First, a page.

Teaching Ethics: No Shortage of ExamplesPosted: April 16, 2012
I’m giving a lecture on Ethics today, which I always enjoy. Before any professional ethicists get nervous, it’s an introductory lecture that talk about the concepts, ethics, morals, different approaches and introduces utilitarianism and the categorical imperative. I also show a picture of a monkey wearing an eye patch and a pirate bandanna because, well, that’s just me. One of the great things about this lecture is that some of my students have never really thought about what it means to live in a reasonably safe society before – and what that must mean in terms of social contracts, expectations of behaviour and ethical systems. The other great thing is that there is no shortage of examples.
Today, I’ll probably refer to the recent ruling from the US 2nd Circuit Appeals Court that “since computer code cannot be physically obtained, it doesn’t fit the legal description of a stolen good“. (There are lots of links on this but I’ve chosen the Australian Gizmodo link.) An ex-Goldman Sachs programmer spent a year in jail after downloading some source code from his ex-employer and was charged with theft. The Appeals Court ruling now says that he didn’t assume physical control and, as a result, never deprived anyone of the use of the software – which are the two requirements that should have been met for the charge to stick. (Here’s the full ruling.)
The reason that I will be bringing this is up is to start discussion on codes of behaviour, the ability to commit ‘crimes’, and the legal system and how it reacts to all of this. The summary of this case is not whether the employee did anything wrong, it’s whether the acts were illegal. The programmer, Mr Aleynikov, has been arguing since 2010 that his acts didn’t constitute a crime since and, with regard to the laws under which he was charged, he now turns out to be right and he has been released from custody, with his conviction reversed.
Now, the question can be put to the class from an ethical and moral perspective – under which circumstances would this be a correct act? Forget the criminality because it’s no longer relevant. Should this always be allowed to happen? How can we evolve laws to deal with this situation when it’s malicious and not over prosecute it? Can we use laws for this? Are we now in the area of compacts and contracts? If Mr Aleynikov had signed a document stating that he would not undertake this act, then he could be pursued for breach of contract. Depending on the penalty/reward ratio, however, given that the software that was alleged to have been stolen was valuable, it is fairly easy to see why a charge carrying a custodial sentence was pursued.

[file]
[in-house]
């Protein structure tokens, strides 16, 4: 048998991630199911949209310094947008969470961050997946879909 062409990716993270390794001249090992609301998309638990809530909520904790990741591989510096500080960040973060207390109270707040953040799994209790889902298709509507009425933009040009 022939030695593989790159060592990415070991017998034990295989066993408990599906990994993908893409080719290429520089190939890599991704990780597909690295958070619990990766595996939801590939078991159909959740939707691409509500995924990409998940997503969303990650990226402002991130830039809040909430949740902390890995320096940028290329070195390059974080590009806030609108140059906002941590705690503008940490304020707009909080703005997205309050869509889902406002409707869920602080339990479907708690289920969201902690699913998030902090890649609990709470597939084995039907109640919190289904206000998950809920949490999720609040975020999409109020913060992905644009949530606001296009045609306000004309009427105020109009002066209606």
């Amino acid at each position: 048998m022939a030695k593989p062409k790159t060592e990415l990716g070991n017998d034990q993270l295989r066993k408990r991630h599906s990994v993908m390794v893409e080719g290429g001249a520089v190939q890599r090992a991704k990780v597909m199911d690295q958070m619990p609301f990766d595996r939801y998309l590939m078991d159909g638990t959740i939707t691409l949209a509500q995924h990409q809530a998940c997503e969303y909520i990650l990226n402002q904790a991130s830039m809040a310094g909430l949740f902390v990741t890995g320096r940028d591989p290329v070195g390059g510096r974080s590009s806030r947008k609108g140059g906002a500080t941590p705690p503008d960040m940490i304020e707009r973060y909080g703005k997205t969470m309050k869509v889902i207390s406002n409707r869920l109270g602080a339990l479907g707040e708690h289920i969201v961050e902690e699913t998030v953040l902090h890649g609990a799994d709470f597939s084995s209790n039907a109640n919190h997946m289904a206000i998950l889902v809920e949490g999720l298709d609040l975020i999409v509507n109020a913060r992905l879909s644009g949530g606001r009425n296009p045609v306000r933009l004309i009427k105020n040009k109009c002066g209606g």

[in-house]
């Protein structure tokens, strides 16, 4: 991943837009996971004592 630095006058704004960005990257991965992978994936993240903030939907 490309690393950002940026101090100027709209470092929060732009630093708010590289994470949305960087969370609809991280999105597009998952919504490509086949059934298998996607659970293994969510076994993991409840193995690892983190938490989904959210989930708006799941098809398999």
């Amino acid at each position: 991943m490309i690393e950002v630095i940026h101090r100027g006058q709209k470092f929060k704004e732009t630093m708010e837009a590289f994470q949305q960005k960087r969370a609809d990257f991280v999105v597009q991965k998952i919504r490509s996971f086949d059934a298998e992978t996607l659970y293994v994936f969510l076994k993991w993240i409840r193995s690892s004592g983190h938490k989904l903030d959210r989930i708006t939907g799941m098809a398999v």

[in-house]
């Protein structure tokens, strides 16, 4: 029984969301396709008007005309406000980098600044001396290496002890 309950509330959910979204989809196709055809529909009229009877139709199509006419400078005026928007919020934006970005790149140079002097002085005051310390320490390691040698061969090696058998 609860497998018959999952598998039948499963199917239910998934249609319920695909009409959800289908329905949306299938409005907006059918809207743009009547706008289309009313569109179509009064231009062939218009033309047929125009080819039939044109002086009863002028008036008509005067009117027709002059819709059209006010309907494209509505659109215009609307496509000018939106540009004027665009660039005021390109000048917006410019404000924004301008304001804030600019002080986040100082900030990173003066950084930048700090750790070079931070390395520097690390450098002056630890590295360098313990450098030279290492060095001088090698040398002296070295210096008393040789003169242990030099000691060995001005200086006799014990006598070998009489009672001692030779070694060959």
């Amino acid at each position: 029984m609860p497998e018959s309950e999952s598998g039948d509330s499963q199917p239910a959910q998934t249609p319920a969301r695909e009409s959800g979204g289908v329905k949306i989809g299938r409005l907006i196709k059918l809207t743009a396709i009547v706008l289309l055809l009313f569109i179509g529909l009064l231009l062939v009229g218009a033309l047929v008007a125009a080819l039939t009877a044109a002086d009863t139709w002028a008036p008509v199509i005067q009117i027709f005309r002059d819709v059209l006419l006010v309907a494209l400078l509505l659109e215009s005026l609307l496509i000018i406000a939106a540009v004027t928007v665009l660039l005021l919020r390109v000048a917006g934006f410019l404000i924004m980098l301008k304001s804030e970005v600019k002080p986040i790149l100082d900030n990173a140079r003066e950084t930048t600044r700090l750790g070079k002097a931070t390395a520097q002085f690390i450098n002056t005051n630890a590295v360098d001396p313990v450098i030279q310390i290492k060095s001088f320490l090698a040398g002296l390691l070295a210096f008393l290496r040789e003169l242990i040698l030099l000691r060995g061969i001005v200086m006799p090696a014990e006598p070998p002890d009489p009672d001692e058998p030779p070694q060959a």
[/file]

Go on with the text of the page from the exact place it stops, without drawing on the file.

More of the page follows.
Much in the same way that the RIAA has an interesting mechanism for determining value of downloaded music, it appears that heavy prosecution is actively pursued in order “to discourage the others”. The ethical framework for the determination of how prosecution should be brought is also a very interesting area.
I will be watching with interest to see what happens in the light of this, especially if new codes are brought in to deal with it, or old codes are specifically adapted to ensure that this doesn’t happen again.
For those not in Australia, there has been an anti-piracy campaign that makes statements like “You wouldn’t steal a car. You wouldn’t steal a DVD. Downloading is theft.” and so on. Almost all of the students I have spoken to have come to the same conclusion: they’re not the same because the ‘theft’ of the electronic version does not take total control of the artefact and deny someone else the use of it. It appears that the 2nd Circuit Appeals Court sides with them – the analogy is weak, at best. This, of course, does not make the deprivation of artists’, producers’ or distributors’ income a moral act – criminal laws do not have a one-to-one relationship with moral codes. This does illustrate that, in a world of easy and error-free duplication, we have to think of exactly what has occurred and be very careful that we don’t apply poor classifications and outdated codes to a new world.
And in the class, as always, discussion will ensue. The trick is to keep it flowing and avoid anyone getting too invested or ending up in a slanging match based on perceived immorality. That’s why I have the pirate monkey in there because it keeps it light. I’ll drop this example in and pull it out, for later discussion, at a hint of an increase in temperature. No doubt, there will be any number of students who will want to talk to me about this later.
I always enjoy teaching ethics!